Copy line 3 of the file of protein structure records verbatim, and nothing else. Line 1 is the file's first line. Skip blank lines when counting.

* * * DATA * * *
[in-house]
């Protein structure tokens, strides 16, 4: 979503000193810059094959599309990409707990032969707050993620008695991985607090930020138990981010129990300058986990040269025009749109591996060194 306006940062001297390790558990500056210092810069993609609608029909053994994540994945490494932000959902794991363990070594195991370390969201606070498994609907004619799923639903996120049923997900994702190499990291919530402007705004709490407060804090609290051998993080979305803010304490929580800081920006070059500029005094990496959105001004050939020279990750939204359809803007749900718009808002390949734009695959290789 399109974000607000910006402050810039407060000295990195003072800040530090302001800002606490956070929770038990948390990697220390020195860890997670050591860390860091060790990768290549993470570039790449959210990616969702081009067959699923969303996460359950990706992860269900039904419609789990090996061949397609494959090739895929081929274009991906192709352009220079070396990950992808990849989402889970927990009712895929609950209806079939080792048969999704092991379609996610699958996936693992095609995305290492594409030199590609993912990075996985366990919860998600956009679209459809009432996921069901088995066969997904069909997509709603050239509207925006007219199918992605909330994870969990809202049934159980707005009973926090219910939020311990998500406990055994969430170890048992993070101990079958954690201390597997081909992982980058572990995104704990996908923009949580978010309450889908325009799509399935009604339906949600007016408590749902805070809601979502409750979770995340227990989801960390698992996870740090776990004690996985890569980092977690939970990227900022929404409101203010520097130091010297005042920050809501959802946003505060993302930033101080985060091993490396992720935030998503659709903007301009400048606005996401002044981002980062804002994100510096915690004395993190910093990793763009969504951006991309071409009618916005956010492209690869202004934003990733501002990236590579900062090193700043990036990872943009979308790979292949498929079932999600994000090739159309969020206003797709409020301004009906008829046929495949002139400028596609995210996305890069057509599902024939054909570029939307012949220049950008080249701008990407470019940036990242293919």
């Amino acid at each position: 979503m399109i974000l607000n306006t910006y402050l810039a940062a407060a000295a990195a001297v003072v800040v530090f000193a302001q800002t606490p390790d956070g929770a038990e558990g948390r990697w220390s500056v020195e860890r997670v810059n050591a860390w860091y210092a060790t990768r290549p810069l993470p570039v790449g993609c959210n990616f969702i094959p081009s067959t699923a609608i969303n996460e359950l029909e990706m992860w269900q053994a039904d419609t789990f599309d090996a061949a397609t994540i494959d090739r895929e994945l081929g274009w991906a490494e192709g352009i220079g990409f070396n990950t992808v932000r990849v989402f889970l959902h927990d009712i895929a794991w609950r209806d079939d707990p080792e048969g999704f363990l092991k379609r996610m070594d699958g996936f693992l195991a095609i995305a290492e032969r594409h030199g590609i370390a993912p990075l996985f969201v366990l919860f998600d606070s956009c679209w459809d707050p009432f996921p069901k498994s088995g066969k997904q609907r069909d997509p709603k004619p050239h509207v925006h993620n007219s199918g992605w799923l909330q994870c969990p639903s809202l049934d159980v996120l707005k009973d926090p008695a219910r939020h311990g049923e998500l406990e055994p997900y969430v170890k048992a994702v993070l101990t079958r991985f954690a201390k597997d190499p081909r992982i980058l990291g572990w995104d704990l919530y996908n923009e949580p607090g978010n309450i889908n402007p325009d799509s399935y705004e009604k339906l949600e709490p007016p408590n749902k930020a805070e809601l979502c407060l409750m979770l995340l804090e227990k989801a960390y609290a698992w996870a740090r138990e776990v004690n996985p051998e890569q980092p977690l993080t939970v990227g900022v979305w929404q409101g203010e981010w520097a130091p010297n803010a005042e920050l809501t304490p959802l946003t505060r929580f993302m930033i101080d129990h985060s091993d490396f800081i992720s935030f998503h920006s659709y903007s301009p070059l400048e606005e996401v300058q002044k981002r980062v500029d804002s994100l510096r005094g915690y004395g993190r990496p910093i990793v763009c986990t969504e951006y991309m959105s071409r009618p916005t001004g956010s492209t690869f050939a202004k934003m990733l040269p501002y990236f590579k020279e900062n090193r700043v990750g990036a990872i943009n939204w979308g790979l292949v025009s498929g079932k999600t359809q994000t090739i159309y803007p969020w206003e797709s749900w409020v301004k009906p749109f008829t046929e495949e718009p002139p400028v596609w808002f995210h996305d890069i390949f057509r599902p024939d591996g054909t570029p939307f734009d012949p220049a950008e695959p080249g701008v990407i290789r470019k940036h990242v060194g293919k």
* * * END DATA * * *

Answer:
């Amino acid at each position: 979503m399109i974000l607000n306006t910006y402050l810039a940062a407060a000295a990195a001297v003072v800040v530090f000193a302001q800002t606490p390790d956070g929770a038990e558990g948390r990697w220390s500056v020195e860890r997670v810059n050591a860390w860091y210092a060790t990768r290549p810069l993470p570039v790449g993609c959210n990616f969702i094959p081009s067959t699923a609608i969303n996460e359950l029909e990706m992860w269900q053994a039904d419609t789990f599309d090996a061949a397609t994540i494959d090739r895929e994945l081929g274009w991906a490494e192709g352009i220079g990409f070396n990950t992808v932000r990849v989402f889970l959902h927990d009712i895929a794991w609950r209806d079939d707990p080792e048969g999704f363990l092991k379609r996610m070594d699958g996936f693992l195991a095609i995305a290492e032969r594409h030199g590609i370390a993912p990075l996985f969201v366990l919860f998600d606070s956009c679209w459809d707050p009432f996921p069901k498994s088995g066969k997904q609907r069909d997509p709603k004619p050239h509207v925006h993620n007219s199918g992605w799923l909330q994870c969990p639903s809202l049934d159980v996120l707005k009973d926090p008695a219910r939020h311990g049923e998500l406990e055994p997900y969430v170890k048992a994702v993070l101990t079958r991985f954690a201390k597997d190499p081909r992982i980058l990291g572990w995104d704990l919530y996908n923009e949580p607090g978010n309450i889908n402007p325009d799509s399935y705004e009604k339906l949600e709490p007016p408590n749902k930020a805070e809601l979502c407060l409750m979770l995340l804090e227990k989801a960390y609290a698992w996870a740090r138990e776990v004690n996985p051998e890569q980092p977690l993080t939970v990227g900022v979305w929404q409101g203010e981010w520097a130091p010297n803010a005042e920050l809501t304490p959802l946003t505060r929580f993302m930033i101080d129990h985060s091993d490396f800081i992720s935030f998503h920006s659709y903007s301009p070059l400048e606005e996401v300058q002044k981002r980062v500029d804002s994100l510096r005094g915690y004395g993190r990496p910093i990793v763009c986990t969504e951006y991309m959105s071409r009618p916005t001004g956010s492209t690869f050939a202004k934003m990733l040269p501002y990236f590579k020279e900062n090193r700043v990750g990036a990872i943009n939204w979308g790979l292949v025009s498929g079932k999600t359809q994000t090739i159309y803007p969020w206003e797709s749900w409020v301004k009906p749109f008829t046929e495949e718009p002139p400028v596609w808002f995210h996305d890069i390949f057509r599902p024939d591996g054909t570029p939307f734009d012949p220049a950008e695959p080249g701008v990407i290789r470019k940036h990242v060194g293919k």